On March 24, 25 and 26, more than 25,000 people gathered in the commune of Sainte-Soline, western France, as part of an international mobilisation against the construction of one of the largest water reservoirs for irrigation and other water-grabbing projects.
Faced with this unprecedented turnout, the French government decided to ban the demonstration and deploy more than 3,000 armed police to protect the construction site, which spans some 162,000 square metres (1.7 million square feet).
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The use of violence against the protesters was by all accounts disproportionate. More than 200 people were injured, some quite seriously, as the police charged at the crowd and fired more than 5,000 tear gas canisters. One demonstrator is still in a coma, as of the time of this writing.
After the violent crackdown, the French government announced the “dissolution” of Les Soulèvements de la Terre (The Earth’s Uprisings), one of the organisations behind the demonstrations.
These very brutal scenes remind us of the sad reality that we are experiencing in our lands. We are witnessing the resurgence and reinforcement of authoritarianism, growing repression of environmental protests, and intensifying criminalisation of those who oppose this ongoing ecocide, as well as the capitalist, imperialist, and colonialist structures that preside over it.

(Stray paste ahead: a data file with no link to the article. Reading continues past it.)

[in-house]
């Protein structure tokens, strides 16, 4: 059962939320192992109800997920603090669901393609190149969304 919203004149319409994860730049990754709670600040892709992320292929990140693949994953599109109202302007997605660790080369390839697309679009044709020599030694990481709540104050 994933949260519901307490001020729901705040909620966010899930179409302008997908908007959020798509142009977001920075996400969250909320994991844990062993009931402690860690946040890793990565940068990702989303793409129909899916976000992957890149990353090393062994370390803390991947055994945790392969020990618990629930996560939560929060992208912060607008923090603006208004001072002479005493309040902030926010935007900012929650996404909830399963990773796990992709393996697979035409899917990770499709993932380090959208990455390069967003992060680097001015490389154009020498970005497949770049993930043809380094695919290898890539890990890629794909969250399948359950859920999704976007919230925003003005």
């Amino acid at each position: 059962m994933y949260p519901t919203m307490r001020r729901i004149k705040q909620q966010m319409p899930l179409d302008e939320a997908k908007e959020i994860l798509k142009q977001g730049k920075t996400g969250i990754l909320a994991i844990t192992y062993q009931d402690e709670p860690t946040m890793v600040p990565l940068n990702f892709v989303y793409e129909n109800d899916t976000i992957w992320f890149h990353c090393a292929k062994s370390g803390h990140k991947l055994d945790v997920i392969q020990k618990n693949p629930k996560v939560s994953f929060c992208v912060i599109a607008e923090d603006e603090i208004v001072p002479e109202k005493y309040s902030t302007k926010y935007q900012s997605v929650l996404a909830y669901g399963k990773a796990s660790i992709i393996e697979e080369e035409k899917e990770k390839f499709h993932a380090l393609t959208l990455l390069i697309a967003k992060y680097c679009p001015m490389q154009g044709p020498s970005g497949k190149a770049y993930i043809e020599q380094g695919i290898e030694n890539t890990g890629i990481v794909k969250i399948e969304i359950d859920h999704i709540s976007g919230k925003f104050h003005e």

But in the face of this ecological violence, a global movement is emerging that builds on solidarity to protect water rights for all.
The ‘mega’ abuse of water
In France, the construction of giant retention basins for agricultural irrigation started in the late 1990s, but has accelerated since 2010 due to the massive droughts the country has experienced as a result of climate change.
According to the French government, there are around 100 mega-basin projects for agricultural irrigation in the country. However, the associations Bassines Non Merci (Basins No Thanks) and Le Soulèvement de la Terre have mapped nearly 300 projects, many of which are still under study.